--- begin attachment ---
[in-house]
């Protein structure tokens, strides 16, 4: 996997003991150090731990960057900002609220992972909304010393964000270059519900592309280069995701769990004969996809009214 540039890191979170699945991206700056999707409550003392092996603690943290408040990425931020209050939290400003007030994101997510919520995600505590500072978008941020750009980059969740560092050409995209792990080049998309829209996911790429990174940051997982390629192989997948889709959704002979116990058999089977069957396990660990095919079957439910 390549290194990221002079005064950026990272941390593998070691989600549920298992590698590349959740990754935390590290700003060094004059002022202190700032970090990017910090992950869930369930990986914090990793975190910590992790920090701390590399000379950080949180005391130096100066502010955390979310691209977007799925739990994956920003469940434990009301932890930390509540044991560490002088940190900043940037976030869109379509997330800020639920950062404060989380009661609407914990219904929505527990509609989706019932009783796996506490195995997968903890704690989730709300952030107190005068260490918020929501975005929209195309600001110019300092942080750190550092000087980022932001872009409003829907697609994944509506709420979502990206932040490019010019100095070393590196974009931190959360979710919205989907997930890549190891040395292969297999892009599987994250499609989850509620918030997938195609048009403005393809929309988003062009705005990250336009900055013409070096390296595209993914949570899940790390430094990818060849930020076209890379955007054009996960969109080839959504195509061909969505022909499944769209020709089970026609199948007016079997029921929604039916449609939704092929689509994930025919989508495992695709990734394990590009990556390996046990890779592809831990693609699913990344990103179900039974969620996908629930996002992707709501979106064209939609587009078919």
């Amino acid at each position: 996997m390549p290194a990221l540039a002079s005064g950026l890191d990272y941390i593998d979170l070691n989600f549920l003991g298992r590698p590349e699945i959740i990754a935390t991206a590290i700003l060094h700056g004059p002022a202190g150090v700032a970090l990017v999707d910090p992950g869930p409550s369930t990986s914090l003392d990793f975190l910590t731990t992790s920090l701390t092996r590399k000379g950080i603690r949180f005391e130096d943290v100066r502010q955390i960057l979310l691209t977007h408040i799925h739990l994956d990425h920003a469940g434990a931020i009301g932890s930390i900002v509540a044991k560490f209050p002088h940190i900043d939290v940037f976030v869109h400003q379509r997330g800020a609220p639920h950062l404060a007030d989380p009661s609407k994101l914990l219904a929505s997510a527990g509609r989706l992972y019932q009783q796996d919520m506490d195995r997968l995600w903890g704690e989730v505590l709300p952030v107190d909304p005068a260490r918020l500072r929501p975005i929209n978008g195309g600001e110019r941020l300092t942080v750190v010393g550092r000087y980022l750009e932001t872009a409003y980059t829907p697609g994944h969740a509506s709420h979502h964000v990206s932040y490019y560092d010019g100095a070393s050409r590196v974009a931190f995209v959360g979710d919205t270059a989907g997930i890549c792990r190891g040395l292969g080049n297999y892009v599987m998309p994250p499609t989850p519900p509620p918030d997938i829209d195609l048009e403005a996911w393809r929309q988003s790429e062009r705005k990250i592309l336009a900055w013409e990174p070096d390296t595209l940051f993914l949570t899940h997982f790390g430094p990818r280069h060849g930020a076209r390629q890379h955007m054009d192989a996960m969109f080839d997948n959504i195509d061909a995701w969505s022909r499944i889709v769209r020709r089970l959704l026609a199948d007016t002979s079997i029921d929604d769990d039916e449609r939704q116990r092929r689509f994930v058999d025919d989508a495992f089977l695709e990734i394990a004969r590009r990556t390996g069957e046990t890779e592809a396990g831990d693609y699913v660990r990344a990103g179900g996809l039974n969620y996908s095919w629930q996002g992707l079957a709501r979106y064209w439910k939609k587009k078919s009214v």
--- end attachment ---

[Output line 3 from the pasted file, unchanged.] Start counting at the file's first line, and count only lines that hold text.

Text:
């Amino acid at each position: 996997m390549p290194a990221l540039a002079s005064g950026l890191d990272y941390i593998d979170l070691n989600f549920l003991g298992r590698p590349e699945i959740i990754a935390t991206a590290i700003l060094h700056g004059p002022a202190g150090v700032a970090l990017v999707d910090p992950g869930p409550s369930t990986s914090l003392d990793f975190l910590t731990t992790s920090l701390t092996r590399k000379g950080i603690r949180f005391e130096d943290v100066r502010q955390i960057l979310l691209t977007h408040i799925h739990l994956d990425h920003a469940g434990a931020i009301g932890s930390i900002v509540a044991k560490f209050p002088h940190i900043d939290v940037f976030v869109h400003q379509r997330g800020a609220p639920h950062l404060a007030d989380p009661s609407k994101l914990l219904a929505s997510a527990g509609r989706l992972y019932q009783q796996d919520m506490d195995r997968l995600w903890g704690e989730v505590l709300p952030v107190d909304p005068a260490r918020l500072r929501p975005i929209n978008g195309g600001e110019r941020l300092t942080v750190v010393g550092r000087y980022l750009e932001t872009a409003y980059t829907p697609g994944h969740a509506s709420h979502h964000v990206s932040y490019y560092d010019g100095a070393s050409r590196v974009a931190f995209v959360g979710d919205t270059a989907g997930i890549c792990r190891g040395l292969g080049n297999y892009v599987m998309p994250p499609t989850p519900p509620p918030d997938i829209d195609l048009e403005a996911w393809r929309q988003s790429e062009r705005k990250i592309l336009a900055w013409e990174p070096d390296t595209l940051f993914l949570t899940h997982f790390g430094p990818r280069h060849g930020a076209r390629q890379h955007m054009d192989a996960m969109f080839d997948n959504i195509d061909a995701w969505s022909r499944i889709v769209r020709r089970l959704l026609a199948d007016t002979s079997i029921d929604d769990d039916e449609r939704q116990r092929r689509f994930v058999d025919d989508a495992f089977l695709e990734i394990a004969r590009r990556t390996g069957e046990t890779e592809a396990g831990d693609y699913v660990r990344a990103g179900g996809l039974n969620y996908s095919w629930q996002g992707l079957a709501r979106y064209w439910k939609k587009k078919s009214v």